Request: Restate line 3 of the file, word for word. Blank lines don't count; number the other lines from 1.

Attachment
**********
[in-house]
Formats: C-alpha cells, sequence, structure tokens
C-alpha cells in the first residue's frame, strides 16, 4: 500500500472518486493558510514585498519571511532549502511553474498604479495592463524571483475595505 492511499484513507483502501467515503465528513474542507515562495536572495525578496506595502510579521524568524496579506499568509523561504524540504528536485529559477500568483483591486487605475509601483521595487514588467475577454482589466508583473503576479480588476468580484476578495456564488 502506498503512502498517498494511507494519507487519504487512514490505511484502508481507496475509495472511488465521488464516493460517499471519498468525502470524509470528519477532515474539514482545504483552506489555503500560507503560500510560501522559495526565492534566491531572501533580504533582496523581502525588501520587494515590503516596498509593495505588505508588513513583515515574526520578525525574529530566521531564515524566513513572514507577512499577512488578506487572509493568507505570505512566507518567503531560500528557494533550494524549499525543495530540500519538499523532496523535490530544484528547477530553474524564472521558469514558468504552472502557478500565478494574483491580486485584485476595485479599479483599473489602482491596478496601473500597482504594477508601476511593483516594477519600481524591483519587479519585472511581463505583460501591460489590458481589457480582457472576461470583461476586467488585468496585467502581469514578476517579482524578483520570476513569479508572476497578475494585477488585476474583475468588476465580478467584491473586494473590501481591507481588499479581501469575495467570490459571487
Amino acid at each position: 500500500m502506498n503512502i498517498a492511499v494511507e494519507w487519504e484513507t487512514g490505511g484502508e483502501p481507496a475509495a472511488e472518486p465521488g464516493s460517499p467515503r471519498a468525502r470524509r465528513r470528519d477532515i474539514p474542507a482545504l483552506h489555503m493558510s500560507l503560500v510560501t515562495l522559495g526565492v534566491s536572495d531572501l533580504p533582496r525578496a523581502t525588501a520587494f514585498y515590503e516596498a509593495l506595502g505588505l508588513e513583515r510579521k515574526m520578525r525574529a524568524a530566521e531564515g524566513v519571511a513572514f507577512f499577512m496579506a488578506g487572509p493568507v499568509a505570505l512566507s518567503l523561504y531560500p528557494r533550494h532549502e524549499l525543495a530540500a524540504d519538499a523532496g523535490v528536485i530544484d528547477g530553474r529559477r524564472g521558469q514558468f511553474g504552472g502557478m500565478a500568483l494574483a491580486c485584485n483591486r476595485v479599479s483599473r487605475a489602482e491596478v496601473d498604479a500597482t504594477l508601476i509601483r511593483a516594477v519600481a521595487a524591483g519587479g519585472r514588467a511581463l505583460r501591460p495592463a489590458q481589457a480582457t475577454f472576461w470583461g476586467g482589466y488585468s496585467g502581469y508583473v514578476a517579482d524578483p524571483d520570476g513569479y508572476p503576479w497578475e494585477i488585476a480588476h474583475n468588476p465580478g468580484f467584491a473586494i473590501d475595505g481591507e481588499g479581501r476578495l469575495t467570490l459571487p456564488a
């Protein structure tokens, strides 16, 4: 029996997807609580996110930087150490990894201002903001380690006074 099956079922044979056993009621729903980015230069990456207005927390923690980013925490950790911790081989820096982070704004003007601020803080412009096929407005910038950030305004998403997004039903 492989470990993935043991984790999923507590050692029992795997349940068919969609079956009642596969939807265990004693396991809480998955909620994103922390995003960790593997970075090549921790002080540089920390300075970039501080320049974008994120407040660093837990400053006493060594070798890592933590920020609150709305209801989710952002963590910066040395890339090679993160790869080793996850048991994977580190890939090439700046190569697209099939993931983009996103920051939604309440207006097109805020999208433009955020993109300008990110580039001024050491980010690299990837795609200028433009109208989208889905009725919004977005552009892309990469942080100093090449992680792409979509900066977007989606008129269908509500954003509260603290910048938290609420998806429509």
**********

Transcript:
C-alpha cells in the first residue's frame, strides 16, 4: 500500500472518486493558510514585498519571511532549502511553474498604479495592463524571483475595505 492511499484513507483502501467515503465528513474542507515562495536572495525578496506595502510579521524568524496579506499568509523561504524540504528536485529559477500568483483591486487605475509601483521595487514588467475577454482589466508583473503576479480588476468580484476578495456564488 502506498503512502498517498494511507494519507487519504487512514490505511484502508481507496475509495472511488465521488464516493460517499471519498468525502470524509470528519477532515474539514482545504483552506489555503500560507503560500510560501522559495526565492534566491531572501533580504533582496523581502525588501520587494515590503516596498509593495505588505508588513513583515515574526520578525525574529530566521531564515524566513513572514507577512499577512488578506487572509493568507505570505512566507518567503531560500528557494533550494524549499525543495530540500519538499523532496523535490530544484528547477530553474524564472521558469514558468504552472502557478500565478494574483491580486485584485476595485479599479483599473489602482491596478496601473500597482504594477508601476511593483516594477519600481524591483519587479519585472511581463505583460501591460489590458481589457480582457472576461470583461476586467488585468496585467502581469514578476517579482524578483520570476513569479508572476497578475494585477488585476474583475468588476465580478467584491473586494473590501481591507481588499479581501469575495467570490459571487